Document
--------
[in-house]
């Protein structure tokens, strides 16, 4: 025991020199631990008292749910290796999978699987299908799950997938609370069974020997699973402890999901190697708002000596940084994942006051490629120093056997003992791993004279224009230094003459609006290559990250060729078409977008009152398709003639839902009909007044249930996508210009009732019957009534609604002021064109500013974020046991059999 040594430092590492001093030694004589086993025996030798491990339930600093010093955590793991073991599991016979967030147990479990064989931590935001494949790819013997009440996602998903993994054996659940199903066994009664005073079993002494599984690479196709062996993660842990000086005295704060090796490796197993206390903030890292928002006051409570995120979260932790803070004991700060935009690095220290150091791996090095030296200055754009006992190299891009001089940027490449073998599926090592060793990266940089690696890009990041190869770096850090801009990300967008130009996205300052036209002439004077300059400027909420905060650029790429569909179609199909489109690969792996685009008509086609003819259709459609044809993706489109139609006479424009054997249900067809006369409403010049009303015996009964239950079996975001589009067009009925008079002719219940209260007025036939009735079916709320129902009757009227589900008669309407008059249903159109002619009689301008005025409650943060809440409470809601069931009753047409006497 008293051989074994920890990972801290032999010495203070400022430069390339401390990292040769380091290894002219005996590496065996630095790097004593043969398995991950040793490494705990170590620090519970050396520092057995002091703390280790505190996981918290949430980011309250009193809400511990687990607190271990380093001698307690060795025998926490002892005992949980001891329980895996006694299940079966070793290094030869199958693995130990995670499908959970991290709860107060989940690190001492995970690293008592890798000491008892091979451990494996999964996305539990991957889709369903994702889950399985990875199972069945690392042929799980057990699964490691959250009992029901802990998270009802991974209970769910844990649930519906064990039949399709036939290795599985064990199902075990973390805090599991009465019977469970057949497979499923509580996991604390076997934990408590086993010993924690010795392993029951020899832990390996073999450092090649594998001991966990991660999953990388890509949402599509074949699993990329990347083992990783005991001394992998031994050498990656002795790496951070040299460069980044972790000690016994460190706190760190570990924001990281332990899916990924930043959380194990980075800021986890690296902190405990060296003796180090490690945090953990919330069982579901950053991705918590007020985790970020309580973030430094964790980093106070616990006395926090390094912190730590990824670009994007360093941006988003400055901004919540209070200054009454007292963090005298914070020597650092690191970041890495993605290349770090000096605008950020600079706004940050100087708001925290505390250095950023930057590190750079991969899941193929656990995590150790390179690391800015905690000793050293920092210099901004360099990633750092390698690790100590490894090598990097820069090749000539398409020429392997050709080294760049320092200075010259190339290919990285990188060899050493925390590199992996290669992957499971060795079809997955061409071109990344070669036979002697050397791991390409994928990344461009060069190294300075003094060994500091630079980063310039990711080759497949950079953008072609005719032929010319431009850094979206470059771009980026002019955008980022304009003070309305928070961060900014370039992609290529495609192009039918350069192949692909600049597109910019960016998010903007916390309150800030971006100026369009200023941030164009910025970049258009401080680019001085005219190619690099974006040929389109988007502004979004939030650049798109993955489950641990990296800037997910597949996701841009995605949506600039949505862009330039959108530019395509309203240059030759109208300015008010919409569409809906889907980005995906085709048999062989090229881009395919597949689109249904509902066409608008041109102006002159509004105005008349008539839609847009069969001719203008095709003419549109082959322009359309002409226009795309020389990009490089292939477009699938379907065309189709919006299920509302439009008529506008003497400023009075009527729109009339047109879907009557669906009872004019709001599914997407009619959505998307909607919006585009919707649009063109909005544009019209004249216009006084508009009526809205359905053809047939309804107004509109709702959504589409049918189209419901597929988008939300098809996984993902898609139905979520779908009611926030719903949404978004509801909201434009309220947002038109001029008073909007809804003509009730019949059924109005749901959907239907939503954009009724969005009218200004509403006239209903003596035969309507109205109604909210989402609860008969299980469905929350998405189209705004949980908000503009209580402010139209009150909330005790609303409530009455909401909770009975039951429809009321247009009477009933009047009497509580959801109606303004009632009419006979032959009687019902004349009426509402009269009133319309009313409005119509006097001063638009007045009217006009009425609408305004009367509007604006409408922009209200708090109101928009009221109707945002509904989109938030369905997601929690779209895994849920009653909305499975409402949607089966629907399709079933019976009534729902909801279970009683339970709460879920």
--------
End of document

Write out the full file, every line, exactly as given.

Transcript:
[in-house]
């Protein structure tokens, strides 16, 4: 025991020199631990008292749910290796999978699987299908799950997938609370069974020997699973402890999901190697708002000596940084994942006051490629120093056997003992791993004279224009230094003459609006290559990250060729078409977008009152398709003639839902009909007044249930996508210009009732019957009534609604002021064109500013974020046991059999 040594430092590492001093030694004589086993025996030798491990339930600093010093955590793991073991599991016979967030147990479990064989931590935001494949790819013997009440996602998903993994054996659940199903066994009664005073079993002494599984690479196709062996993660842990000086005295704060090796490796197993206390903030890292928002006051409570995120979260932790803070004991700060935009690095220290150091791996090095030296200055754009006992190299891009001089940027490449073998599926090592060793990266940089690696890009990041190869770096850090801009990300967008130009996205300052036209002439004077300059400027909420905060650029790429569909179609199909489109690969792996685009008509086609003819259709459609044809993706489109139609006479424009054997249900067809006369409403010049009303015996009964239950079996975001589009067009009925008079002719219940209260007025036939009735079916709320129902009757009227589900008669309407008059249903159109002619009689301008005025409650943060809440409470809601069931009753047409006497 008293051989074994920890990972801290032999010495203070400022430069390339401390990292040769380091290894002219005996590496065996630095790097004593043969398995991950040793490494705990170590620090519970050396520092057995002091703390280790505190996981918290949430980011309250009193809400511990687990607190271990380093001698307690060795025998926490002892005992949980001891329980895996006694299940079966070793290094030869199958693995130990995670499908959970991290709860107060989940690190001492995970690293008592890798000491008892091979451990494996999964996305539990991957889709369903994702889950399985990875199972069945690392042929799980057990699964490691959250009992029901802990998270009802991974209970769910844990649930519906064990039949399709036939290795599985064990199902075990973390805090599991009465019977469970057949497979499923509580996991604390076997934990408590086993010993924690010795392993029951020899832990390996073999450092090649594998001991966990991660999953990388890509949402599509074949699993990329990347083992990783005991001394992998031994050498990656002795790496951070040299460069980044972790000690016994460190706190760190570990924001990281332990899916990924930043959380194990980075800021986890690296902190405990060296003796180090490690945090953990919330069982579901950053991705918590007020985790970020309580973030430094964790980093106070616990006395926090390094912190730590990824670009994007360093941006988003400055901004919540209070200054009454007292963090005298914070020597650092690191970041890495993605290349770090000096605008950020600079706004940050100087708001925290505390250095950023930057590190750079991969899941193929656990995590150790390179690391800015905690000793050293920092210099901004360099990633750092390698690790100590490894090598990097820069090749000539398409020429392997050709080294760049320092200075010259190339290919990285990188060899050493925390590199992996290669992957499971060795079809997955061409071109990344070669036979002697050397791991390409994928990344461009060069190294300075003094060994500091630079980063310039990711080759497949950079953008072609005719032929010319431009850094979206470059771009980026002019955008980022304009003070309305928070961060900014370039992609290529495609192009039918350069192949692909600049597109910019960016998010903007916390309150800030971006100026369009200023941030164009910025970049258009401080680019001085005219190619690099974006040929389109988007502004979004939030650049798109993955489950641990990296800037997910597949996701841009995605949506600039949505862009330039959108530019395509309203240059030759109208300015008010919409569409809906889907980005995906085709048999062989090229881009395919597949689109249904509902066409608008041109102006002159509004105005008349008539839609847009069969001719203008095709003419549109082959322009359309002409226009795309020389990009490089292939477009699938379907065309189709919006299920509302439009008529506008003497400023009075009527729109009339047109879907009557669906009872004019709001599914997407009619959505998307909607919006585009919707649009063109909005544009019209004249216009006084508009009526809205359905053809047939309804107004509109709702959504589409049918189209419901597929988008939300098809996984993902898609139905979520779908009611926030719903949404978004509801909201434009309220947002038109001029008073909007809804003509009730019949059924109005749901959907239907939503954009009724969005009218200004509403006239209903003596035969309507109205109604909210989402609860008969299980469905929350998405189209705004949980908000503009209580402010139209009150909330005790609303409530009455909401909770009975039951429809009321247009009477009933009047009497509580959801109606303004009632009419006979032959009687019902004349009426509402009269009133319309009313409005119509006097001063638009007045009217006009009425609408305004009367509007604006409408922009209200708090109101928009009221109707945002509904989109938030369905997601929690779209895994849920009653909305499975409402949607089966629907399709079933019976009534729902909801279970009683339970709460879920």